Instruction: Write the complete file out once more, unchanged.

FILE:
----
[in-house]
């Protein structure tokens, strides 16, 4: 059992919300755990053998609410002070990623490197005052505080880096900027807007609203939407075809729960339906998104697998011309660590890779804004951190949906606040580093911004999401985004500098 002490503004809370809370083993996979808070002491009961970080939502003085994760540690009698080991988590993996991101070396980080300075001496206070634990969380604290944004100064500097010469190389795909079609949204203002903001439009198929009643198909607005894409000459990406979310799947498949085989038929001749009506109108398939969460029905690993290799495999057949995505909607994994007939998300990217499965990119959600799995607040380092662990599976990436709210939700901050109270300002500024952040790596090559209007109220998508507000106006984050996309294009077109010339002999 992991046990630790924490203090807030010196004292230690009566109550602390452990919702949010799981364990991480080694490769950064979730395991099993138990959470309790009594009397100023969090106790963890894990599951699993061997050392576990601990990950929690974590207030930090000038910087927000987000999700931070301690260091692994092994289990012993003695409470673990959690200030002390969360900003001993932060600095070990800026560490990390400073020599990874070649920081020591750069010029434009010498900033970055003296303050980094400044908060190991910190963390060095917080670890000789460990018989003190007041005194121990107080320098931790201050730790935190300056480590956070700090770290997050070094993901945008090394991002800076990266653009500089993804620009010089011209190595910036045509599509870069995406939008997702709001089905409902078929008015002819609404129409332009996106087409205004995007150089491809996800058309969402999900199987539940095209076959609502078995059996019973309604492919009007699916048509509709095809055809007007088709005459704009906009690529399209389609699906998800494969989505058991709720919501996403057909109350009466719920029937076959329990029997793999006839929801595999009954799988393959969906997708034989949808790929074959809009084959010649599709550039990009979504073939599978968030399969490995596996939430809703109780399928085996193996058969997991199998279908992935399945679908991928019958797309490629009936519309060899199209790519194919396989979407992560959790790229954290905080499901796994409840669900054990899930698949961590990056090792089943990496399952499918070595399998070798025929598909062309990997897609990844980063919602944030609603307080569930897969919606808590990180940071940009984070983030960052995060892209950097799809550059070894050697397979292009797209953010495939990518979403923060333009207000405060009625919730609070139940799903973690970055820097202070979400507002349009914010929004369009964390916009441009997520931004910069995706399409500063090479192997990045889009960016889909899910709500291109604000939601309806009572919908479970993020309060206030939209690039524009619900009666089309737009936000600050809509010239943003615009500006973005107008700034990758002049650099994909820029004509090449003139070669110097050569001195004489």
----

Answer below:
[in-house]
């Protein structure tokens, strides 16, 4: 059992919300755990053998609410002070990623490197005052505080880096900027807007609203939407075809729960339906998104697998011309660590890779804004951190949906606040580093911004999401985004500098 002490503004809370809370083993996979808070002491009961970080939502003085994760540690009698080991988590993996991101070396980080300075001496206070634990969380604290944004100064500097010469190389795909079609949204203002903001439009198929009643198909607005894409000459990406979310799947498949085989038929001749009506109108398939969460029905690993290799495999057949995505909607994994007939998300990217499965990119959600799995607040380092662990599976990436709210939700901050109270300002500024952040790596090559209007109220998508507000106006984050996309294009077109010339002999 992991046990630790924490203090807030010196004292230690009566109550602390452990919702949010799981364990991480080694490769950064979730395991099993138990959470309790009594009397100023969090106790963890894990599951699993061997050392576990601990990950929690974590207030930090000038910087927000987000999700931070301690260091692994092994289990012993003695409470673990959690200030002390969360900003001993932060600095070990800026560490990390400073020599990874070649920081020591750069010029434009010498900033970055003296303050980094400044908060190991910190963390060095917080670890000789460990018989003190007041005194121990107080320098931790201050730790935190300056480590956070700090770290997050070094993901945008090394991002800076990266653009500089993804620009010089011209190595910036045509599509870069995406939008997702709001089905409902078929008015002819609404129409332009996106087409205004995007150089491809996800058309969402999900199987539940095209076959609502078995059996019973309604492919009007699916048509509709095809055809007007088709005459704009906009690529399209389609699906998800494969989505058991709720919501996403057909109350009466719920029937076959329990029997793999006839929801595999009954799988393959969906997708034989949808790929074959809009084959010649599709550039990009979504073939599978968030399969490995596996939430809703109780399928085996193996058969997991199998279908992935399945679908991928019958797309490629009936519309060899199209790519194919396989979407992560959790790229954290905080499901796994409840669900054990899930698949961590990056090792089943990496399952499918070595399998070798025929598909062309990997897609990844980063919602944030609603307080569930897969919606808590990180940071940009984070983030960052995060892209950097799809550059070894050697397979292009797209953010495939990518979403923060333009207000405060009625919730609070139940799903973690970055820097202070979400507002349009914010929004369009964390916009441009997520931004910069995706399409500063090479192997990045889009960016889909899910709500291109604000939601309806009572919908479970993020309060206030939209690039524009619900009666089309737009936000600050809509010239943003615009500006973005107008700034990758002049650099994909820029004509090449003139070669110097050569001195004489």